12 Fun Facts About the U.S. Flag

What does Betsy Ross have to do with it? Probably not as much as you learned in history class...
What does Betsy Ross have to do with it? Probably not as much as you learned in history class... / choness/iStock via Getty Images Plus

Flag Day is June 14. If you’re wondering what that date has to do with the Stars and Stripes, why the flag looks the way it does, who came up with it, who paid for it, and what you can and can’t do with it—read on.

1. The modern American flag was prompted by a payment of “three strings of wampum.”

By 1777, the U.S. was in the midst of the Revolutionary War and still waffling on the exact look of its flag. This was a cause for concern for Thomas Green, a Native American who wanted to bring an official flag to his Nation for protection when they visited Philadelphia. Green asked for help from the government, throwing in a payment of three strings of wampum—beads made from shells—to sweeten the deal. Within two weeks, a resolution was passed, finalizing the flag as a creation with 13 stars and 13 stripes. The date: June 14, 1777.

2. Betsy Ross might not be as tied to the American flag as we thought.

She may have sewn quite a few in her day, but there is no actual evidence Betsy Ross was the person responsible for the design of the American flag. In fact, Ross’s name didn’t even come up in conjunction with the deed until the 1870s, more than 30 years after her death. The first person to have publicly claimed design credit was New Jersey’s Francis Hopkinson in 1780, who had hoped (in vain) to earn a "quarter cask of the public wine" for his efforts.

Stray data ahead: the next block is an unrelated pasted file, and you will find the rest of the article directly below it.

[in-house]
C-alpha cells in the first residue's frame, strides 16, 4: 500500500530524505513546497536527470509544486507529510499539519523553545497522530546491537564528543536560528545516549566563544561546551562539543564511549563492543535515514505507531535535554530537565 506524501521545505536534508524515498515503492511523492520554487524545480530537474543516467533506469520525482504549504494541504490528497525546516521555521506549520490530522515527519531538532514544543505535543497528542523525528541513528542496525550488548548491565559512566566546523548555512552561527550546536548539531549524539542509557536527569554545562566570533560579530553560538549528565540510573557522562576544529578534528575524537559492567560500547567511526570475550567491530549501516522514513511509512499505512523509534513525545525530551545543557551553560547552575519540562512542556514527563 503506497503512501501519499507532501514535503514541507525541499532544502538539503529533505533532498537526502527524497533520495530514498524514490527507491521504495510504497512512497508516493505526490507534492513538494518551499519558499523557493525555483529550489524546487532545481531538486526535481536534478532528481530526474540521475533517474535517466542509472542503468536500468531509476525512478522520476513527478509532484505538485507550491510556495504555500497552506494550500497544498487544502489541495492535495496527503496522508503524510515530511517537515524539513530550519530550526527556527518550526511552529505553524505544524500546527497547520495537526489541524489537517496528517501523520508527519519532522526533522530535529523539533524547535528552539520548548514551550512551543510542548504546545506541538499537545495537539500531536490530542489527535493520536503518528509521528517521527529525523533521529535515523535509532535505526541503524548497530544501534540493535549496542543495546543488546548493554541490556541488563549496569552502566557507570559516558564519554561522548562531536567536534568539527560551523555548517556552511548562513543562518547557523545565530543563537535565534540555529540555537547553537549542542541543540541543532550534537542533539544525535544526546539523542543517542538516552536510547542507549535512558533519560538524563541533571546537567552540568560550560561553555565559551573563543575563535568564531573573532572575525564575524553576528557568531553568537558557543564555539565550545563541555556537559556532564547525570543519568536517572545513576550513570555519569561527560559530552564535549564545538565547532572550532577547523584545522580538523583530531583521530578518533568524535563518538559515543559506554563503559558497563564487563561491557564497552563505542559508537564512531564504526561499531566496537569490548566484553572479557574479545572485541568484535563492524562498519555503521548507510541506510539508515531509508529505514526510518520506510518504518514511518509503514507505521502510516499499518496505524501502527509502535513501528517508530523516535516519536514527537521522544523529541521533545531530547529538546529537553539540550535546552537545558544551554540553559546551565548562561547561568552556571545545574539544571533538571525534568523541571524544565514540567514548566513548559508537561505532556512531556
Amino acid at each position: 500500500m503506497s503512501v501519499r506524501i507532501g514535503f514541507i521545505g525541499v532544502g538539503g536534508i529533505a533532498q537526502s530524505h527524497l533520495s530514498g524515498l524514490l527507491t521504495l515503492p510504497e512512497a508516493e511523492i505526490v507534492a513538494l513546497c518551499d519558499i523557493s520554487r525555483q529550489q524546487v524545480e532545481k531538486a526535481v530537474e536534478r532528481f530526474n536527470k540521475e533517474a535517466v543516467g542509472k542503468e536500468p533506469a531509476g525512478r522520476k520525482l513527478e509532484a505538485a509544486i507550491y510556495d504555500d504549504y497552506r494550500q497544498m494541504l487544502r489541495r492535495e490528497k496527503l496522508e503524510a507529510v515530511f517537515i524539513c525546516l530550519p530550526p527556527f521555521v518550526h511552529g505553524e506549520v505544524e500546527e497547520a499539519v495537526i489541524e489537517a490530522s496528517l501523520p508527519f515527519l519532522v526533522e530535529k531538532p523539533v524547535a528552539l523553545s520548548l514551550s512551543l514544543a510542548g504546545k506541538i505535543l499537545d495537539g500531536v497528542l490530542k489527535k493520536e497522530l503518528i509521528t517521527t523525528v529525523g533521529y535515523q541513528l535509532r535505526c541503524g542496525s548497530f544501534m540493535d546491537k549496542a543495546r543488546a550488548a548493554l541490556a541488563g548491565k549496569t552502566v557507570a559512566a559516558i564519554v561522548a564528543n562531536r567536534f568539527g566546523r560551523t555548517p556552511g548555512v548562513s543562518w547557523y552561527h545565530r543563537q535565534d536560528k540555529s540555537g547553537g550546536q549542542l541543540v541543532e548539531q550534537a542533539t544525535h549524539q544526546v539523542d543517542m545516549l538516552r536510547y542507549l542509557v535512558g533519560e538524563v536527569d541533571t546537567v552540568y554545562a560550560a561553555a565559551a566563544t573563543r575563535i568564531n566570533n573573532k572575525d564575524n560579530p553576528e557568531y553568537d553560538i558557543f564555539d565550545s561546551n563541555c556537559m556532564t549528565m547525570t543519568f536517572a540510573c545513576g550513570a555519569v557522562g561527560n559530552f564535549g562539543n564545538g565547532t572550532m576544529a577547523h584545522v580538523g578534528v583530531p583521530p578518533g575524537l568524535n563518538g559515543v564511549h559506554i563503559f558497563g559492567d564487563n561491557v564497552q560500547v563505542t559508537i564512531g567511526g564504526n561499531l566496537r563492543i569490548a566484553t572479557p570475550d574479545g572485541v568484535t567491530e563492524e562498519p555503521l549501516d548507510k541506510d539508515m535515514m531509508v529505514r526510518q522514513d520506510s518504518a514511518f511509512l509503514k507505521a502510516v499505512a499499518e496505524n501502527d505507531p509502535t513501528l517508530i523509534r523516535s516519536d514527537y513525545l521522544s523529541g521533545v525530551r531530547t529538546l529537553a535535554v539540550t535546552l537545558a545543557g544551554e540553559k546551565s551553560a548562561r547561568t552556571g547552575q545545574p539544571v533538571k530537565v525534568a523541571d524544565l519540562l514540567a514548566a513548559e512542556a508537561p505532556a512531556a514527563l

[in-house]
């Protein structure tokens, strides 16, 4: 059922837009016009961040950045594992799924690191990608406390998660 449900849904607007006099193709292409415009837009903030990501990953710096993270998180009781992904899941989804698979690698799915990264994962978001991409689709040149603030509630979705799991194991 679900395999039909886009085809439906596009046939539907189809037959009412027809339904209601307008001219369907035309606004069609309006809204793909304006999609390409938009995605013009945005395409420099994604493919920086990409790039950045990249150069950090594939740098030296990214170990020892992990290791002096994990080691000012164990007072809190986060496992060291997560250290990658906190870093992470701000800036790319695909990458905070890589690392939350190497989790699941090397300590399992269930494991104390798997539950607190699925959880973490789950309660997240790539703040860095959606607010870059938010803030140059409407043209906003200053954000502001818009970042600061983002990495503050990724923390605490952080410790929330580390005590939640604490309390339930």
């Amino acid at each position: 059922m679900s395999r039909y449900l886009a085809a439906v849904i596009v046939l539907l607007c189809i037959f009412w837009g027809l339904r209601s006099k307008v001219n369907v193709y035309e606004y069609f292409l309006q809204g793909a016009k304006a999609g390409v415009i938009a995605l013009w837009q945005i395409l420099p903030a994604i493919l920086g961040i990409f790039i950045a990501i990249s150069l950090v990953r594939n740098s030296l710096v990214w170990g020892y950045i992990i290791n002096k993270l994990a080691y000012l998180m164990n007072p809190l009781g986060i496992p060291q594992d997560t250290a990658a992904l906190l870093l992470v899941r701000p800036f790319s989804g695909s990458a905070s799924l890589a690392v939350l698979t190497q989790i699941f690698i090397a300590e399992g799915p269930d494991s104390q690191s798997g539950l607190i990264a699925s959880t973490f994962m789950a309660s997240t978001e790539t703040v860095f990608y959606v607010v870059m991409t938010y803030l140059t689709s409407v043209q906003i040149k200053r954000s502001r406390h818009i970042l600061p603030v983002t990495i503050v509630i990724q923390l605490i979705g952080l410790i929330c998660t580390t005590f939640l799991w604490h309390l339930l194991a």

3. The American flag hasn’t always had 13 stripes.

A few years after welcoming Vermont and Kentucky—states 14 and 15—into the union (in 1791 and 1792, respectively), a new version of the flag was created that had 15 stars and 15 stripes. As the U.S. continued to add new states, there was concern about having to continually add additional stripes. The solution: revert to 13 to represent the original 13 colonies, and let the stars do the heavy lifting.

4. Some of the American flag’s star fields have been pretty strange looking.

As of 1818, conventions concerning the numbers of stars and stripes were cemented and remain in place today. However, one thing remained uncodified: star layout. With this lack of official guidelines, some designers got creative. There was the 26-star “star” flag, which configured stars of varying sizes into a star-shaped layout; the 33-star Ft. Sumter flag, which had stars arranged in a layout that looks kind of like one of the aliens from Space Invaders; the 38-star concentric creation, which had stars in concentric circles; and others.

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5. The Dakotas threw off the star-design plans for the American flag.

There have been 27 official versions of the U.S. flag, each with a different number of stars. A 39-star version is not among them, but that didn’t stop at least one enterprising flag manufacturer from producing one for the marketplace. The reason for the miscalculation: Some thought North Dakota and South Dakota were going to be admitted as one state.

And there wasn’t even a 40-star version. The Flag Act of 1818 [PDF] specifies that the star addition “shall take effect on the fourth day of July [next.]” Montana, Washington, and Idaho were also admitted before July 4, so we skipped from a 38- to a 43-star flag.